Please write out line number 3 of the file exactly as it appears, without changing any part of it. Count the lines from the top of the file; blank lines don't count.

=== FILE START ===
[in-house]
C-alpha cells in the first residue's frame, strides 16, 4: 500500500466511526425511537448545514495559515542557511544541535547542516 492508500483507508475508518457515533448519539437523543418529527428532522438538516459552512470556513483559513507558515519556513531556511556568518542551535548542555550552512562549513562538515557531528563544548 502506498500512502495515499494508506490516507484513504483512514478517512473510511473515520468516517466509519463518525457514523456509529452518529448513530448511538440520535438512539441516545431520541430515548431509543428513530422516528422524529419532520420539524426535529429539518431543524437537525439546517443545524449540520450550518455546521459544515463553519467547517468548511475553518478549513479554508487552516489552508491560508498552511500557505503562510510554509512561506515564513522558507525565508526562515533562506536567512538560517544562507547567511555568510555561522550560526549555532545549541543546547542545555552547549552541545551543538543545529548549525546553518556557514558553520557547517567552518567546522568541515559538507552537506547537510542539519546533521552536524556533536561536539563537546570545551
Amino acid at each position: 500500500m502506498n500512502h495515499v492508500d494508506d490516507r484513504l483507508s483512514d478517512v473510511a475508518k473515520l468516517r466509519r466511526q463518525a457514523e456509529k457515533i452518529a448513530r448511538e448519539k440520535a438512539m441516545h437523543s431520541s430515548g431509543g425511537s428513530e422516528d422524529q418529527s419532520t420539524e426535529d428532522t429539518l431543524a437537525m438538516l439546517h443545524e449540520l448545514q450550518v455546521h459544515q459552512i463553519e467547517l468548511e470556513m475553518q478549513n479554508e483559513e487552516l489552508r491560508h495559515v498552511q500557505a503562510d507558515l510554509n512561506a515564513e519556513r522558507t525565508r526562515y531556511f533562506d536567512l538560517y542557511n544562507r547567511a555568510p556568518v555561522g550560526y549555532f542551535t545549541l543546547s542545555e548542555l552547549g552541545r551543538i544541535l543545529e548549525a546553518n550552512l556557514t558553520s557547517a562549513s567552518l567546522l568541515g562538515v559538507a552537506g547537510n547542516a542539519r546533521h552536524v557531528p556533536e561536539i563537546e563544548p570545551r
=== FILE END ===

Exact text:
Amino acid at each position: 500500500m502506498n500512502h495515499v492508500d494508506d490516507r484513504l483507508s483512514d478517512v473510511a475508518k473515520l468516517r466509519r466511526q463518525a457514523e456509529k457515533i452518529a448513530r448511538e448519539k440520535a438512539m441516545h437523543s431520541s430515548g431509543g425511537s428513530e422516528d422524529q418529527s419532520t420539524e426535529d428532522t429539518l431543524a437537525m438538516l439546517h443545524e449540520l448545514q450550518v455546521h459544515q459552512i463553519e467547517l468548511e470556513m475553518q478549513n479554508e483559513e487552516l489552508r491560508h495559515v498552511q500557505a503562510d507558515l510554509n512561506a515564513e519556513r522558507t525565508r526562515y531556511f533562506d536567512l538560517y542557511n544562507r547567511a555568510p556568518v555561522g550560526y549555532f542551535t545549541l543546547s542545555e548542555l552547549g552541545r551543538i544541535l543545529e548549525a546553518n550552512l556557514t558553520s557547517a562549513s567552518l567546522l568541515g562538515v559538507a552537506g547537510n547542516a542539519r546533521h552536524v557531528p556533536e561536539i563537546e563544548p570545551r